That was the blessing the Son had come to bring to a humanity which had long been in darkness, had long been alienated from true happiness and life: a humanity created by God and for God, but deceived by Satan and enchained by sin; a humanity which stirred such compassion in the Father that He sent His only Son to share in and to save the weakness of human flesh by dying sinless and rising again; and in the power of His Resurrection pouring out His Holy Spirit upon those who would believe in His name, the Spirit who would form those disciples in the likeness of their Lord for the glory of the Father.
It was now so near to fulfilment; this was no time for sad reminiscences of the past but for ardent longings for what was to come: Jesus was indeed to suffer and to die but that was for a purpose which would be surely achieved through His suffering and death.
Let us now just look at that suffering and death, which was so close at hand but which, Jesus refused to allow to deter Him:
Let us fix our eyes on Jesus, the author and perfecter of our faith, Who for the joy set before Him endured the cross, scorning its shame, and sat down at the right hand of the throne of God. (Hebrews 12:2)
It might have seemed that Jesus’ life was to be taken from Him by the superior power of death after having been betrayed by those to whom He had been sent and condemned by official fear and hatred. Had that been the case, then indeed, Jesus’ death would have been the supreme tragedy and the Last Supper an occasion for agonizing farewells and deep-felt loss. That was not what Jesus wanted and was not what Jesus was going to allow. This meal and the morrow's crucifixion were to be occasions of deepest fulfilment, joy and love, because at this Supper Jesus deliberately offered His coming crucifixion and death to His Father, resolving to accept it and embrace it out of obedient love for His Father. It would not be the power of sin and death which would take away His life from Him, but rather -- just as now He was offering it, to His Father -- so tomorrow He would be giving it in obedience to His Father’s will and purpose for His only-begotten Son made flesh for us. His suffering and death would not be the tragic betrayal that Judas’ action would seem to signify; because that Passion and Death was being dedicated and offered by Jesus now to wipe away the sins and betrayals of men and women of all times. The whole tenor of tomorrow’s crucifixion was being pre-determined now, at this meal, by Jesus. He would die out of obedient and loving zeal for His Father, out of redeeming love for the whole human race.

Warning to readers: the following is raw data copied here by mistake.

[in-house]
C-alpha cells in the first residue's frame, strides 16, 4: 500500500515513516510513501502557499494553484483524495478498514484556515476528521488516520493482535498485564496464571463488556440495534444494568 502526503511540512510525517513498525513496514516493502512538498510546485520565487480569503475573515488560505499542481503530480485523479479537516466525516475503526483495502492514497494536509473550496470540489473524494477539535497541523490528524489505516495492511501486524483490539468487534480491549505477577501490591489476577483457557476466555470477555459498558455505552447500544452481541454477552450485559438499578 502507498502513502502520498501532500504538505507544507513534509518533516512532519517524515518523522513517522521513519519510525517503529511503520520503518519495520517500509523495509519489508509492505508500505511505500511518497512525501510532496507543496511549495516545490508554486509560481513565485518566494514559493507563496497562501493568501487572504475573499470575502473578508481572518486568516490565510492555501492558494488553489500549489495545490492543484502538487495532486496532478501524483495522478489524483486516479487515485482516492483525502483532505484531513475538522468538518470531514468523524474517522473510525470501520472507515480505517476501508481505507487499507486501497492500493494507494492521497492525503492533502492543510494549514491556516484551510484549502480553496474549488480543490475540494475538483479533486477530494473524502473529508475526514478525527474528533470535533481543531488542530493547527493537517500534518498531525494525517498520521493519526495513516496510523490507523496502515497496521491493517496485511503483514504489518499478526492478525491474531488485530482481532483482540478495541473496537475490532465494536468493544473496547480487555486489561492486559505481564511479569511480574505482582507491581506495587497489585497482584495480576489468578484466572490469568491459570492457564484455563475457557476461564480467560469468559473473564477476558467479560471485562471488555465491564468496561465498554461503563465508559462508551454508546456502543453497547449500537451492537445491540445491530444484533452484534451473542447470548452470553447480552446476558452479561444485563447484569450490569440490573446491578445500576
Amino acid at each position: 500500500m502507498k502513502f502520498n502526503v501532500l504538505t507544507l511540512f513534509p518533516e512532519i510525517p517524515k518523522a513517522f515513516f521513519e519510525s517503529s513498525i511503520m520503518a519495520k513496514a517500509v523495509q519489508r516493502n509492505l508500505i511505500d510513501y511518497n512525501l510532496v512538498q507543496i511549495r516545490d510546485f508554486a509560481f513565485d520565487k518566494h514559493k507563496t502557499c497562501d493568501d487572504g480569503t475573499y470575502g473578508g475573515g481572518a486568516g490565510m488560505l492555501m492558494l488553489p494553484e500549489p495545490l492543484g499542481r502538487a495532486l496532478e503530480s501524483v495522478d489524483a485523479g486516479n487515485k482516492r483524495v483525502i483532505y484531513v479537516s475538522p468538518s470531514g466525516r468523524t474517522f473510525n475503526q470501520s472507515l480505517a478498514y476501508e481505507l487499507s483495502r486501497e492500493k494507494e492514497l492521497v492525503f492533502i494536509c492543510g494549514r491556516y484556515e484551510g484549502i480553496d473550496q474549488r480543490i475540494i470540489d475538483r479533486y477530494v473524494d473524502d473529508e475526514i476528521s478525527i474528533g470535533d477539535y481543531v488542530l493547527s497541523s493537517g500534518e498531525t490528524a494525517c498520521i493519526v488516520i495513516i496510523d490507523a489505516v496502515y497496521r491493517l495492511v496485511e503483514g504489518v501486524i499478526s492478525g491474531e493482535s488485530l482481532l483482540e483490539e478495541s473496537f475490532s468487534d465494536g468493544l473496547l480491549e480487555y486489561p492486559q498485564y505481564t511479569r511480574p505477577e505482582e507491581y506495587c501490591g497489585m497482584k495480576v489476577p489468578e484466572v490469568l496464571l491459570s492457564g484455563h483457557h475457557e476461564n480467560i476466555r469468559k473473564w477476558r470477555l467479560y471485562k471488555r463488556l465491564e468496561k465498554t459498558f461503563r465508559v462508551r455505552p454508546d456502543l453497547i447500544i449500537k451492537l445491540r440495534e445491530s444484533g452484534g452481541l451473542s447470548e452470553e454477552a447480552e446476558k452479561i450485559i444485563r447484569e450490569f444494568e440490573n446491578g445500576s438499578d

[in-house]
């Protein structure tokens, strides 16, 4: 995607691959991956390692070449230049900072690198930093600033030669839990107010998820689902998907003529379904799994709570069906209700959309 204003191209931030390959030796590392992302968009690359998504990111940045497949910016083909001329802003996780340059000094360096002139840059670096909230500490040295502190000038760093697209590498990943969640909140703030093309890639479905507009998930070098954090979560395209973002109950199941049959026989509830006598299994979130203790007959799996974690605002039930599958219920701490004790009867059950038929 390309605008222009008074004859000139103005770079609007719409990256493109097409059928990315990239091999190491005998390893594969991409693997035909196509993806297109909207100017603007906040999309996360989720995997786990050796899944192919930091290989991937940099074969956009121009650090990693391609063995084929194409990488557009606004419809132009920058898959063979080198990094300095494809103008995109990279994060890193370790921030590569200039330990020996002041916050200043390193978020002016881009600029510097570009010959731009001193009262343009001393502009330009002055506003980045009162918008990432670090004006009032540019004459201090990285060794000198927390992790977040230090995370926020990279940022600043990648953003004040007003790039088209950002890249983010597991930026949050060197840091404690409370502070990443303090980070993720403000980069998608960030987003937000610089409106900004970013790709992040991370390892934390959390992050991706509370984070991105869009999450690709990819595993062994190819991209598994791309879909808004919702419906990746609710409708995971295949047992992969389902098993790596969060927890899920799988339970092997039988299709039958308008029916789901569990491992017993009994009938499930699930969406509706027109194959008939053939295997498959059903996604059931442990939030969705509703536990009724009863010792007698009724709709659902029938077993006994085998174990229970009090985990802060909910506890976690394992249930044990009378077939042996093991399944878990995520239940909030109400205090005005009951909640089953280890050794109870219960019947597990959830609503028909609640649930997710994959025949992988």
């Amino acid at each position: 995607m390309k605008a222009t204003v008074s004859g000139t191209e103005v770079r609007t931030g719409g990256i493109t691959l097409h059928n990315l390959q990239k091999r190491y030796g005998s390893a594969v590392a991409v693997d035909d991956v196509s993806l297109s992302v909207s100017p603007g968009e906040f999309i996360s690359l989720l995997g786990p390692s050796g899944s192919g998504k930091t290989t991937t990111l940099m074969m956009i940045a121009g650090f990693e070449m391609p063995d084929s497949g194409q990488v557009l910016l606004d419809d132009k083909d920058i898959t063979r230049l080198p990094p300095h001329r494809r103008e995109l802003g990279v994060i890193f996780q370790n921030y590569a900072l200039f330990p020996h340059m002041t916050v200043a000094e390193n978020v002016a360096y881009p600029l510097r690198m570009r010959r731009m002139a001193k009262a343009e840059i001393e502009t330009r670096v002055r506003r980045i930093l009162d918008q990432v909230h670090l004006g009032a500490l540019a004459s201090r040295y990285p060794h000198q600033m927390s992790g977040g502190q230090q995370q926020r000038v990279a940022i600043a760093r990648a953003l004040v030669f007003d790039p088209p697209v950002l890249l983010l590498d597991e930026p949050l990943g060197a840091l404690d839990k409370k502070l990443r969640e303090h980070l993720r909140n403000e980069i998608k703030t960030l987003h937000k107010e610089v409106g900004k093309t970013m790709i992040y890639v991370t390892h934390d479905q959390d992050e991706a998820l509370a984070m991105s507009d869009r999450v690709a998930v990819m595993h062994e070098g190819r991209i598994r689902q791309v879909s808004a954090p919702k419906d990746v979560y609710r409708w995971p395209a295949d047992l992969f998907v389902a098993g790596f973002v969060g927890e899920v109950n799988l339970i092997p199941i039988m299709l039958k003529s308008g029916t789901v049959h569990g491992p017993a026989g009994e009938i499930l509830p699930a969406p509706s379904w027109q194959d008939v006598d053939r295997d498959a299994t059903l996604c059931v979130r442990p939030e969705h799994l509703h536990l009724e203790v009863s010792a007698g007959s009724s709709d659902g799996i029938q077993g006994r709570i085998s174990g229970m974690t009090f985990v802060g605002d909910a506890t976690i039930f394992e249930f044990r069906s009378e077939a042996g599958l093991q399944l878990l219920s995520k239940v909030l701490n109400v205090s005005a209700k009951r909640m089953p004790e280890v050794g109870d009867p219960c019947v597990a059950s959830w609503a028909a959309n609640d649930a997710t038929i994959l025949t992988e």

At the Passover Meal the Jews celebrated God’s wonders in Egypt which saved the nation from physical slavery; how much more should we, the new People of God, celebrate the wonder of God’s love for us manifested in the gift of His Son to us and for us? How much more should we rejoice in the love which Jesus had and has for us; that love which led Him to endure the Cross and to scorn its shame so that He might enable us to have access, in Him, to our heavenly home:
Who for the joy set before him endured the cross, scorning its shame, and sat down at the right hand of the throne of God.
Tonight, Jesus rejoices that by dying He is going to destroy death and turn betrayal into faithful love; He rejoices that soon He will meet up, once again, with His disciples in the great joy of a heavenly banquet shared among friends; friends to whom, in the meantime, He is going to leave this pledge and this food along with the loving request: Do this in memory of Me.